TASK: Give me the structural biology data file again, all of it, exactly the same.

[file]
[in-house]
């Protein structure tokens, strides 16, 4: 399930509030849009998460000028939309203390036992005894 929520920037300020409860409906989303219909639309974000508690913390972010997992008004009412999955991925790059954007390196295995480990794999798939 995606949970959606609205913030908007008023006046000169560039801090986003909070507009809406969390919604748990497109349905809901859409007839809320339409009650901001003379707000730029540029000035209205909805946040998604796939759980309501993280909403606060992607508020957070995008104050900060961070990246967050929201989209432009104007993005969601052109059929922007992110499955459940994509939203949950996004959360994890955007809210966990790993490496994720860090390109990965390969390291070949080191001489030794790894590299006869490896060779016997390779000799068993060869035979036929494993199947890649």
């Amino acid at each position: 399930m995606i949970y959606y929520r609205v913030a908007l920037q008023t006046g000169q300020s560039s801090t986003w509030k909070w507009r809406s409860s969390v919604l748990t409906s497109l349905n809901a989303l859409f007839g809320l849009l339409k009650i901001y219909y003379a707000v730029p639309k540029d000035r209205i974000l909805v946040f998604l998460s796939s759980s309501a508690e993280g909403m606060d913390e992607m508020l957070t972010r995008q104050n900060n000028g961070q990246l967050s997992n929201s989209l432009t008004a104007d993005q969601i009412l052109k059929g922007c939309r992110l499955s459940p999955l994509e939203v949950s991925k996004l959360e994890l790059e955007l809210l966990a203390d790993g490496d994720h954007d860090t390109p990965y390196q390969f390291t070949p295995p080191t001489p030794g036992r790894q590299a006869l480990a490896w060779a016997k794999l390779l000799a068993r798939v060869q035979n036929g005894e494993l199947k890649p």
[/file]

[in-house]
């Protein structure tokens, strides 16, 4: 399930509030849009998460000028939309203390036992005894 929520920037300020409860409906989303219909639309974000508690913390972010997992008004009412999955991925790059954007390196295995480990794999798939 995606949970959606609205913030908007008023006046000169560039801090986003909070507009809406969390919604748990497109349905809901859409007839809320339409009650901001003379707000730029540029000035209205909805946040998604796939759980309501993280909403606060992607508020957070995008104050900060961070990246967050929201989209432009104007993005969601052109059929922007992110499955459940994509939203949950996004959360994890955007809210966990790993490496994720860090390109990965390969390291070949080191001489030794790894590299006869490896060779016997390779000799068993060869035979036929494993199947890649």
């Amino acid at each position: 399930m995606i949970y959606y929520r609205v913030a908007l920037q008023t006046g000169q300020s560039s801090t986003w509030k909070w507009r809406s409860s969390v919604l748990t409906s497109l349905n809901a989303l859409f007839g809320l849009l339409k009650i901001y219909y003379a707000v730029p639309k540029d000035r209205i974000l909805v946040f998604l998460s796939s759980s309501a508690e993280g909403m606060d913390e992607m508020l957070t972010r995008q104050n900060n000028g961070q990246l967050s997992n929201s989209l432009t008004a104007d993005q969601i009412l052109k059929g922007c939309r992110l499955s459940p999955l994509e939203v949950s991925k996004l959360e994890l790059e955007l809210l966990a203390d790993g490496d994720h954007d860090t390109p990965y390196q390969f390291t070949p295995p080191t001489p030794g036992r790894q590299a006869l480990a490896w060779a016997k794999l390779l000799a068993r798939v060869q035979n036929g005894e494993l199947k890649p």